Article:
All things living are nested in the simplest of principles. They grow like fractals, always emerging into something more and more complex – always self-referencing a few simple rules. Large organizations are complex; they are not necessarily life-like – but they could be.
– Bob Browne
Bob Browne is a true American original. A Vietnam veteran and native Oklahoman with a top-notch upbringing in the ways of traditional western businesses, Browne orchestrated a leveraged buyout of Great Plains Coca-Cola Bottling Company in 1980. For the ten years that followed, he successfully operated the company in those traditional western ways.
But something wasn’t right, and he knew it. It seemed as though the style of management he’d been taught was not complete. He studied broadly, and began questioning many of the established priniciples of western management – motivation by incentive, management by objectives, and emphasis on shareholder wealth – that he’d been taught as fact in school.
Then, when he focused attention away from those traditional goals and more towards the process – how the “work” works – principles that were new to him began to reveal themselves. They seemed to emerge naturally from the process itself. As the process evolved, it seemed to self-reference these new found principles. As the people became one with the process, the organization itself began to self-organize in accordance with these same principles.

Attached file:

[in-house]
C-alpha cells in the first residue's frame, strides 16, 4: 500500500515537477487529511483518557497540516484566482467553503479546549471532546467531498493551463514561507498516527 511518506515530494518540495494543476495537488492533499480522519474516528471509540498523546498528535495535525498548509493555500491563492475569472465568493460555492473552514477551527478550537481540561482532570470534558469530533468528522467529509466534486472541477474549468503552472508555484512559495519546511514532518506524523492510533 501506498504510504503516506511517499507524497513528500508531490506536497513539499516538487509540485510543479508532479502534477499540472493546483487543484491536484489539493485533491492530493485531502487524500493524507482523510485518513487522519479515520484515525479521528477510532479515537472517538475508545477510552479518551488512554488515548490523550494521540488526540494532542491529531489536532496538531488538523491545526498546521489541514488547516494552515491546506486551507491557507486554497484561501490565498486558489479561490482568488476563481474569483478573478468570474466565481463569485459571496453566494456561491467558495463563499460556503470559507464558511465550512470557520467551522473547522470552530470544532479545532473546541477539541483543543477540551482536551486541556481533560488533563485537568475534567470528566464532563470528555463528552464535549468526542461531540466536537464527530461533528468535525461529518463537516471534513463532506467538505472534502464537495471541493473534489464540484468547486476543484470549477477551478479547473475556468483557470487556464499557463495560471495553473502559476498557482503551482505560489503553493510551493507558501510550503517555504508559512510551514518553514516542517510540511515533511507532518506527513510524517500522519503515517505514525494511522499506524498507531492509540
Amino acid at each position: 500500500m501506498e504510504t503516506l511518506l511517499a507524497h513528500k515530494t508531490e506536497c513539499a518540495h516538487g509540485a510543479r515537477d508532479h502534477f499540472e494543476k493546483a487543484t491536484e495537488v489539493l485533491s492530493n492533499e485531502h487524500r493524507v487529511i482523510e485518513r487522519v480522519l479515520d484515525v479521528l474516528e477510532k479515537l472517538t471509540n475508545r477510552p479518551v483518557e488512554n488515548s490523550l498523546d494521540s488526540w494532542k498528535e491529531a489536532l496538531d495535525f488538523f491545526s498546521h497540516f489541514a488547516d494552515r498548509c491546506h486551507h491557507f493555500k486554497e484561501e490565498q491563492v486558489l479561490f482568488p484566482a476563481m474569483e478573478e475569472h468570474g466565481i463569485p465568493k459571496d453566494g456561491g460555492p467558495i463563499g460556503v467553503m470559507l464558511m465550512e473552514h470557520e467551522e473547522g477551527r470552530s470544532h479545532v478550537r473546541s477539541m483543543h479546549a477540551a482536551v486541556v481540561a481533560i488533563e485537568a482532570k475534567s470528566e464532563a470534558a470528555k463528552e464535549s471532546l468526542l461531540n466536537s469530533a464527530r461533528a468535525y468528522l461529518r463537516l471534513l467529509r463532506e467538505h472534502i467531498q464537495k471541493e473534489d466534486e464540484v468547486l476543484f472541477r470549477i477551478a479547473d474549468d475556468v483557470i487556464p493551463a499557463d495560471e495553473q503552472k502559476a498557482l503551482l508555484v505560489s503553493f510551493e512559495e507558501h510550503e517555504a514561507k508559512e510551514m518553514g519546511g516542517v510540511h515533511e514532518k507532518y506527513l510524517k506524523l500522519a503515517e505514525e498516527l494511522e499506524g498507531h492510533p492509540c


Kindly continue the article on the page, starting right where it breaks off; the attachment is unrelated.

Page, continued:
Slowly, under this emerging leadership approach, Great Plains became less and less traditional – but more holistic, more successful, more innovative, more fun, and more curious. That is, it became more alive. During the decade of the ’90’s, Browne steered a cultural U-turn for Great Plains, all while driving the company to record profits and industry-leading customer and employee satisfaction.
Then, for more than a decade, until his retirement in 2012, Great Plains was considered world-class by any measurement you choose. With characteristic humility, Browne attributes this transformation not to anything he did, but rather to what he didn’t do. He simply allowed the people of Great Plains to take charge of their own work, in an environment free of fear. The voice of the process and the voice of the customer became their collective guide.
Great Plains had become a living example of the term, “emerging complexity”… a term Browne likes to explain with his quote at the top of this page.
In 2012, Browne capped off his 32 years as CEO by selling Great Plains to The Coca-Cola Company. In his first book, Sys-Tao, Browne has condensed this long and meandering path of discovery.He lays out anecdotally in his down-to-earth manner these somewhat disruptive new found principles, that will be of great interest and aid to any open-minded student of the changing landscape of American business.
Bob lives in Oklahoma City with his wife, Karen. He has taught at the University of Oklahoma’s Price College of Business, and he continues to lecture on the subject of this book.